Even though the same voting systems were used to elect such Republicans as U.S. Rep. Lauren Boebert and state Rep. Matt Soper, some members of the GOP in Colorado are questioning the legitimacy of Tuesday’s Grand Junction City Council race…

That prompted Soper to post, “Were they using Dominion? This seems impossible!” and, “Cindy Paschal Ficklin we need to request a scan of every ballot and do a manual recount.”

Not long after being questioned about those posts by The Daily Sentinel, the posts were deleted.

That’s a relief–whether it be rage posting, drunk posting, or something in between (these are not mutually exclusive), mashing the delete button once your bad judgment has been brought to your attention by the press is generally a good idea.

But don’t do what Rep. Soper did next:

Still, Soper defended writing them. [Pols emphasis] “Many voters remain concerned about election integrity and whether the results are from a fair system,” Soper said. “Dominion was at the center of the 2020 election complaints, and if Dominion was used, it would be an opportunity to have an audit with the public observing. If the results are verified, it helps restore confidence.”

It would have been much, much better for Soper so simply have taken his lumps and walked away from this fight. If this is how Soper feels, wasn’t deleting his posts calling for a recount a mistake? Since we never heard any complaints from Soper about Dominion Voting Systems when their equipment tabulated Soper’s victory in 2020 with almost 75% of the vote, we are forced to conclude based on the available evidence that Rep. Soper only has a problem with Dominion when his favored candidates lose.

This is not news to the majority of Americans who still believe in democracy.

Soper just isn’t supposed to make it so pitifully obvious.


Let’s Talk About the Colorado Option Bill

Democrats are done waiting in Colorado

The much-anticipated “public option” health care reform bill is finally being discussed today in the House Health and Insurance Committee after negotiations between lawmakers and the health care industry failed to create a compromise agreement. This was probably inevitable given that hospitals and health insurance companies were spending a million dollars on television ads against this proposal BEFORE IT WAS EVEN WRITTEN.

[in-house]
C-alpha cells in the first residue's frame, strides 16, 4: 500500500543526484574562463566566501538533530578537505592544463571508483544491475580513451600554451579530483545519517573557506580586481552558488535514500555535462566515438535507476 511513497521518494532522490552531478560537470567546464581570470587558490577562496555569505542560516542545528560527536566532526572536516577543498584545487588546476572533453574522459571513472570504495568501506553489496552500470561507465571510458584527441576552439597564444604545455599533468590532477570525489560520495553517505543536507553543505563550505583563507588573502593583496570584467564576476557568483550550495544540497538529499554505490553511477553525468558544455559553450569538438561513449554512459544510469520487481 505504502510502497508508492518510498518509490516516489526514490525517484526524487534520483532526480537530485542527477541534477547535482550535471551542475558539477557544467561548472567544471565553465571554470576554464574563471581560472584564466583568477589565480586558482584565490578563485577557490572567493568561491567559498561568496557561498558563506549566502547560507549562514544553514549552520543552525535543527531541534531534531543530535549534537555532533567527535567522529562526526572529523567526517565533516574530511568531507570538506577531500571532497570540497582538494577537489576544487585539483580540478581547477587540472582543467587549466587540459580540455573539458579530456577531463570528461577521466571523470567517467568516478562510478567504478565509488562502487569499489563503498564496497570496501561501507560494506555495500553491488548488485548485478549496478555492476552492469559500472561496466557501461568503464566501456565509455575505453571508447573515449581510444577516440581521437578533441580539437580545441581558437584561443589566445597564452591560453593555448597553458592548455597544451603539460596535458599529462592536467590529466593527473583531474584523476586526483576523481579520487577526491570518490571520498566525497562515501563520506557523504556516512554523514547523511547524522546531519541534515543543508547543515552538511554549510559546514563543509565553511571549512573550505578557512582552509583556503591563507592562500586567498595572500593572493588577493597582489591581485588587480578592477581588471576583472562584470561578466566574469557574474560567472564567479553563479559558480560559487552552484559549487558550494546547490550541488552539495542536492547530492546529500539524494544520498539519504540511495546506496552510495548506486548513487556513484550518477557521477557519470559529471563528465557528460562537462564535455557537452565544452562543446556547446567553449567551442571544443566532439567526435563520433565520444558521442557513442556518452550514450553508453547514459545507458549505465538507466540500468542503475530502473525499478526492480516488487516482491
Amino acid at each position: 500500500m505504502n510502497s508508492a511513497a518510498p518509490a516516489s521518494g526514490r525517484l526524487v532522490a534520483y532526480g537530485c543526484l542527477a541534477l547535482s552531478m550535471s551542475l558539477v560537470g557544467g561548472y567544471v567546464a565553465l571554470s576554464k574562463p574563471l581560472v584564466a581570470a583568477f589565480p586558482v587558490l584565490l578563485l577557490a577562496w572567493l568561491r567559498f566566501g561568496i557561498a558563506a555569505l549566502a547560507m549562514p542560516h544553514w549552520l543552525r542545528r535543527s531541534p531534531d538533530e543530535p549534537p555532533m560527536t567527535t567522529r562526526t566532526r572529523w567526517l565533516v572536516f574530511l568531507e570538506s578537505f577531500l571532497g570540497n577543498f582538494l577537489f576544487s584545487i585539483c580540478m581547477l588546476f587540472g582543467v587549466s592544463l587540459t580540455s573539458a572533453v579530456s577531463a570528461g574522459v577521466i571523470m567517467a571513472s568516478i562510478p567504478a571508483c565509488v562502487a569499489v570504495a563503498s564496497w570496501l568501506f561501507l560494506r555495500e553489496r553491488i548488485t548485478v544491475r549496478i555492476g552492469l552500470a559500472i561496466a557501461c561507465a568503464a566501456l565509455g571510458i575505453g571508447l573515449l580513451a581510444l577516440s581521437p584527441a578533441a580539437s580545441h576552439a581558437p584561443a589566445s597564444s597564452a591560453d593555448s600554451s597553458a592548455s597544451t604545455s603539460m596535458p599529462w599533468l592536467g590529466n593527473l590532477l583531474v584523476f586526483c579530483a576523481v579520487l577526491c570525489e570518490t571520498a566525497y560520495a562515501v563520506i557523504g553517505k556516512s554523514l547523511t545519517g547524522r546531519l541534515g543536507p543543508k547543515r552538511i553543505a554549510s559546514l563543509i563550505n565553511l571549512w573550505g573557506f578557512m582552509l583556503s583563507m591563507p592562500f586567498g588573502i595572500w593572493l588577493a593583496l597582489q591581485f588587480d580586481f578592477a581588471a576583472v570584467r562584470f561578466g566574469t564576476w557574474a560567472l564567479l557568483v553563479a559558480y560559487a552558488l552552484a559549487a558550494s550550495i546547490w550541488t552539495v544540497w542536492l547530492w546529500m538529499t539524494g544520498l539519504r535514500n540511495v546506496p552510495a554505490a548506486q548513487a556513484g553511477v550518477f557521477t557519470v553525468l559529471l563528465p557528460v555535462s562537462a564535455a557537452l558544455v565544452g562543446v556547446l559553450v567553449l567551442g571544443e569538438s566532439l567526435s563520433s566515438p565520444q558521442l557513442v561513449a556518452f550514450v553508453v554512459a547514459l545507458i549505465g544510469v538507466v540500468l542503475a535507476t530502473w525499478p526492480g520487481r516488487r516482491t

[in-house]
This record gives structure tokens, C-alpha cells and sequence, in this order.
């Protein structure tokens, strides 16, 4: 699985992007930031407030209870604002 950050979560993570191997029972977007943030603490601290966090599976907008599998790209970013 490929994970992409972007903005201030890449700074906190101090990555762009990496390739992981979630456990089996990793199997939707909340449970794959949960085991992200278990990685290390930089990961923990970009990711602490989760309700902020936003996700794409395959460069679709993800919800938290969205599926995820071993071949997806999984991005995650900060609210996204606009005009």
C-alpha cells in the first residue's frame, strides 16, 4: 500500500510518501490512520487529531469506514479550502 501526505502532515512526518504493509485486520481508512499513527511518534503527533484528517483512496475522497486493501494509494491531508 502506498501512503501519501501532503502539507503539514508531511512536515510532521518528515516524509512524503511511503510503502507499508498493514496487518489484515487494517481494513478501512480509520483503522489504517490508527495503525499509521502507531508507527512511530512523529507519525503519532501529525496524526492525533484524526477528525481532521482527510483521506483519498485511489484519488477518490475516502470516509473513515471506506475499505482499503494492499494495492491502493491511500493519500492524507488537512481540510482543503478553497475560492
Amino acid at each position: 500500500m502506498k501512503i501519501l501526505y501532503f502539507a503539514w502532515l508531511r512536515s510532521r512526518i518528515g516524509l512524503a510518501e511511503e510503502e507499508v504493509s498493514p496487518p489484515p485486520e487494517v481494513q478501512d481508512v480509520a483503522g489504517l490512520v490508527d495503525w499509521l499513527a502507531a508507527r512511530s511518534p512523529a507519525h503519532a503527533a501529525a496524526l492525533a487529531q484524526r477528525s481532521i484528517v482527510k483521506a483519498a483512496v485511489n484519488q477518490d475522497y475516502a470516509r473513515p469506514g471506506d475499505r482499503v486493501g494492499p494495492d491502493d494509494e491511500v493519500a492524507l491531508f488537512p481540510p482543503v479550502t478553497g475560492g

For years, the private health care industry has been wagging its finger at lawmakers saying that the government shouldn’t regulate their ability to make ridiculous amounts of money (Colorado hospitals are literally the most profitable in the nation) and that they can cut costs by themselves. This bill responds to those arguments by saying, “Okay, show us.”

The goal of HB21-1232 is to reduce health care costs for Coloradans and small businesses by requiring the health care industry to make plans available in each county — by 2024 — that would reduce the cost of health care premiums by 20%. If the industry can’t meet this goal, then the state will move forward with creating its own “public option” plan for Colorado consumers by 2025.

Republicans are carrying water for the health care industry by making the absurd argument that this attempt to lower costs for Coloradans is only going to make things worse. Of course, Republicans don’t actually have any ideas of their own for what we could do instead. They just don’t want to do this.

Much like Congressional Republicans who universally opposed a COVID-19 stimulus package that was the most popular piece of legislation in modern American history, Colorado Republicans appear committed to the same sort of political seppuku on the public option. House Minority Leader Hugh McKean said on KHOW radio this week that “this…as I’ve told my Republican colleagues in the House, is the hill we die on.”

Uh, okay. As a December poll from Healthier Colorado found:

A two-thirds majority, (66%), of voters support this healthcare cost reduction initiative, while only 26% oppose it, and 8% of voters are undecided.

In that same poll, 1-in-5 Coloradans said that the current cost of healthcare is “very unaffordable for them and their family.” Nobody could argue with a straight face that the cost of health care is not a problem; every year prices go up and benefits go down for Coloradans. Health care costs have been outpacing wage growth for years.